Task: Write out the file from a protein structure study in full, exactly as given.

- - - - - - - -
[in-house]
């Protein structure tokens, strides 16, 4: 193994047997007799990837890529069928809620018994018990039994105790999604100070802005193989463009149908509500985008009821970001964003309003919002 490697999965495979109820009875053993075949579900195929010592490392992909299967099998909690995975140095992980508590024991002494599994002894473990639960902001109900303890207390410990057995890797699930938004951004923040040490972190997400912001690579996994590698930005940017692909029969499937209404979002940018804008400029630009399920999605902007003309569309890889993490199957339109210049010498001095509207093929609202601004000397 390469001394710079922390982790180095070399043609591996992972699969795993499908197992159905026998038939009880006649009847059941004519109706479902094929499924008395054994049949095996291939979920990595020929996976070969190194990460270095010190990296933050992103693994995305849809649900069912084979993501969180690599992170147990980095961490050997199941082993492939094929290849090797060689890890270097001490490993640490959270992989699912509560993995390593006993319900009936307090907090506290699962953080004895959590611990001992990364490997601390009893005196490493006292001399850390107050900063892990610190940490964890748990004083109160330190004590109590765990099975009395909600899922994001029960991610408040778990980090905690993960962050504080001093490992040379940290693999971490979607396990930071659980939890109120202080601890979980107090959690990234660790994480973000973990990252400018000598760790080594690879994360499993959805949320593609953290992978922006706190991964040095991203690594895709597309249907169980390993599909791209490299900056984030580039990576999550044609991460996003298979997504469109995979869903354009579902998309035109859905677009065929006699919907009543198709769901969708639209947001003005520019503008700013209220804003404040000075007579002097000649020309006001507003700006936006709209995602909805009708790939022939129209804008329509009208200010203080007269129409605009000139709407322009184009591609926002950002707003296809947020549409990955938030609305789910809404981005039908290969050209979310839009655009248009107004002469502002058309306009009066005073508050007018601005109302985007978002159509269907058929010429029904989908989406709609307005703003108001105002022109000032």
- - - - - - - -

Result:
[in-house]
């Protein structure tokens, strides 16, 4: 193994047997007799990837890529069928809620018994018990039994105790999604100070802005193989463009149908509500985008009821970001964003309003919002 490697999965495979109820009875053993075949579900195929010592490392992909299967099998909690995975140095992980508590024991002494599994002894473990639960902001109900303890207390410990057995890797699930938004951004923040040490972190997400912001690579996994590698930005940017692909029969499937209404979002940018804008400029630009399920999605902007003309569309890889993490199957339109210049010498001095509207093929609202601004000397 390469001394710079922390982790180095070399043609591996992972699969795993499908197992159905026998038939009880006649009847059941004519109706479902094929499924008395054994049949095996291939979920990595020929996976070969190194990460270095010190990296933050992103693994995305849809649900069912084979993501969180690599992170147990980095961490050997199941082993492939094929290849090797060689890890270097001490490993640490959270992989699912509560993995390593006993319900009936307090907090506290699962953080004895959590611990001992990364490997601390009893005196490493006292001399850390107050900063892990610190940490964890748990004083109160330190004590109590765990099975009395909600899922994001029960991610408040778990980090905690993960962050504080001093490992040379940290693999971490979607396990930071659980939890109120202080601890979980107090959690990234660790994480973000973990990252400018000598760790080594690879994360499993959805949320593609953290992978922006706190991964040095991203690594895709597309249907169980390993599909791209490299900056984030580039990576999550044609991460996003298979997504469109995979869903354009579902998309035109859905677009065929006699919907009543198709769901969708639209947001003005520019503008700013209220804003404040000075007579002097000649020309006001507003700006936006709209995602909805009708790939022939129209804008329509009208200010203080007269129409605009000139709407322009184009591609926002950002707003296809947020549409990955938030609305789910809404981005039908290969050209979310839009655009248009107004002469502002058309306009009066005073508050007018601005109302985007978002159509269907058929010429029904989908989406709609307005703003108001105002022109000032």